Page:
Five Things We Know about Women’s Free Labor
It’s an old story, of course. The ongoing narrative about the work of caregiving. It’s largely unremunerated. And unrecognized. And almost always done by women.
Just look at your Facebook feed. Check out the volume of posts by women matter-of-factly reporting on the care they are giving, seeking, managing or worrying about for people they love. Mother of a challenged newborn. Wife whose husband is hospitalized is managing his medical options plus the kids’ emotional turmoil. Daughter of an octogenarian wants recommendations about nursing homes. Mother of two boys seriously injured reports on an insurance crisis. Twentysomething best friend is looking after her peer in rehab after knee surgery. Neighbor seeking anonymous contributions to help a family whose breadwinner died suddenly.
I know that none of this is unfamiliar to you, Dear Reader. I did say it’s an old story.
And (not to see the world according to a gender binary), I’m betting that Facebook posts by men you know are mostly on their world-moving opinions on global issues.
Here are a few things we know (and need to remember) about women’s free labor in weaving this web. BTW, be a little surprised that I’m not railing against a system for exploiting women.
1. Women expect to be called on, and to be on call.
All of this is our village. Being able to take some time off from paid work to do our unpaid “species work” — as Rabbi Susan Schnur once named it — is one of the blessings provided to some fortunate employees by the U.S. Family and Medical Leave Act. (The act would have won approval from the late, great Bella Abzug, who once suggested we all go out into the world and affix stickers to such things as ads featuring women in leadership, gender-equal rosters, nonsexist packaging and equitable laws: “This Change Brought to You by Feminism.”)
But whether the workplace reacts well or not, truth is our communities (largely of women) are accustomed to snapping into place: meals for the kids at home, an offer of a ride to the hospital, the willingness to walk someone’s dog, feed the fish, water wilting plants (watering plants being a proxy for all the maintenance items of daily life).
2. Big-tent feminism lets us recognize women for our unremunerated work in fixing the world.
Almost every woman expects to participate in the paid labor economy during her adult life. Except for when she’s taking care of others.
I’m not talking here about the routine matters of running a household with young children, or preparing lunch for your officemates, or organizing a meeting for your professional organization or for the local save-the-park group. I’m talking about the draining, scary work of caregiving and organizing that falls to women who have to spring into action when someone they love (or even just someone they know) is in need of succor. No apologies for answering these needs empathically.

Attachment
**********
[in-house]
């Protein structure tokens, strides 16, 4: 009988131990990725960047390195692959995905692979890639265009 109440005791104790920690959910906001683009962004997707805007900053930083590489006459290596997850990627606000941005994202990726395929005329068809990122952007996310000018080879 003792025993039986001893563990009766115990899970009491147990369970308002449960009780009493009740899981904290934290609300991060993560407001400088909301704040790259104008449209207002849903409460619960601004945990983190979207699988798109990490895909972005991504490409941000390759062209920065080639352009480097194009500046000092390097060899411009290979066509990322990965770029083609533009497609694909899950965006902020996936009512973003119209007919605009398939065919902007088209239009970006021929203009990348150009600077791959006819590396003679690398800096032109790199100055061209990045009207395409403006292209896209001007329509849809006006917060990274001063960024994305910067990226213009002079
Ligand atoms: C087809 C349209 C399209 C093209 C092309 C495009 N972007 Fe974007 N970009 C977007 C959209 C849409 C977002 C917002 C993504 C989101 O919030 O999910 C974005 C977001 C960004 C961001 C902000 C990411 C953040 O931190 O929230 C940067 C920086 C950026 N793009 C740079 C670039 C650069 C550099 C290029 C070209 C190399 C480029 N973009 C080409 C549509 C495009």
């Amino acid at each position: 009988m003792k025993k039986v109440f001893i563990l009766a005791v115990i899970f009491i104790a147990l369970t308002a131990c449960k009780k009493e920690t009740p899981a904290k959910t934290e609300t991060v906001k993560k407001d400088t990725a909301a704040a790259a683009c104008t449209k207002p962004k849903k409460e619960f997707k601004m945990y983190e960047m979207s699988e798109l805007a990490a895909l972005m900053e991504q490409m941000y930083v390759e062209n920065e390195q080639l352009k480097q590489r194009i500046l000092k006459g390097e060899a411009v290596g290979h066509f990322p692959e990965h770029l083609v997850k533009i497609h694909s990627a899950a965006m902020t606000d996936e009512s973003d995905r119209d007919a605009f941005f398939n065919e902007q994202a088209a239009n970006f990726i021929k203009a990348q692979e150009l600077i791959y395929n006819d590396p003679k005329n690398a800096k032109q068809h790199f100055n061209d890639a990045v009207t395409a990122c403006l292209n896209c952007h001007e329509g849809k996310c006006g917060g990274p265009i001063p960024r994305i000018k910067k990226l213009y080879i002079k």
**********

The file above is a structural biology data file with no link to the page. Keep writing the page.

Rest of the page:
But we do need to hallow the work that we do, honoring it just as we now want to honor the humble objects handed down from previous generations (see “Material Culture” in this issue), because caregiving is the connective tissue of community.
3. Women appear to be elastic. We seem to be able to stretch our days (and even our nights) to accommodate the needs of other people.
Those Facebook posts and my own intimate brushes with caregiving have me thinking about the sheer number of hours women log in. Every item on your to-do list spawns its own subset of time-sinking but necessary items.
Which brings me to: Rabbi Sue Fendrick, who expressed her appreciation to friends for help she’d needed and received. Then she asked her Facebook buddies to tell her when they need help, “especially single mothers.” Her words stuck; they reminded me of how infrequently we’re explicit about the help we ourselves could use.
4. We don’t ask often enough for what we need.
There’s a lot in the air about collaboration in business, and in this issue of Lilith in a piece on the differences in leadership styles among generations of Jewish feminists. But we’ve not heard enough about asking for collaborators in other contexts, or asking for what we need, so that our shoulders don’t have to bend as we bear the weight of it all ourselves. Perhaps social media make it easier. Our asking can be depersonalized when we’re just putting the request out there and not making ourselves directly vulnerable with any individual. When you’re confident your request will be heard, it can be as simple as asking for a ride to a doctor’s appointment. The Yiddish maxim quoted by my late Babba sounds in my ears. “Az m’klopt, amfertmen.” Knock and they will answer.
5. There is no dishonor in not getting paid for caregiving. Yet we have no honorable mechanism for rewarding it.
There may be sacrificial economic and personal costs when an individual has to care for another. But in addition to acknowledging this as we do our deep breathing, let’s validate this caregiving as the important contributor that it is — not only to the welfare of the individuals being looked after, and to that person’s micro-system, but also to the health of the village as a whole. Caregiving reinforces the security of the web that holds us together, whether the knots are of kinship or friendship.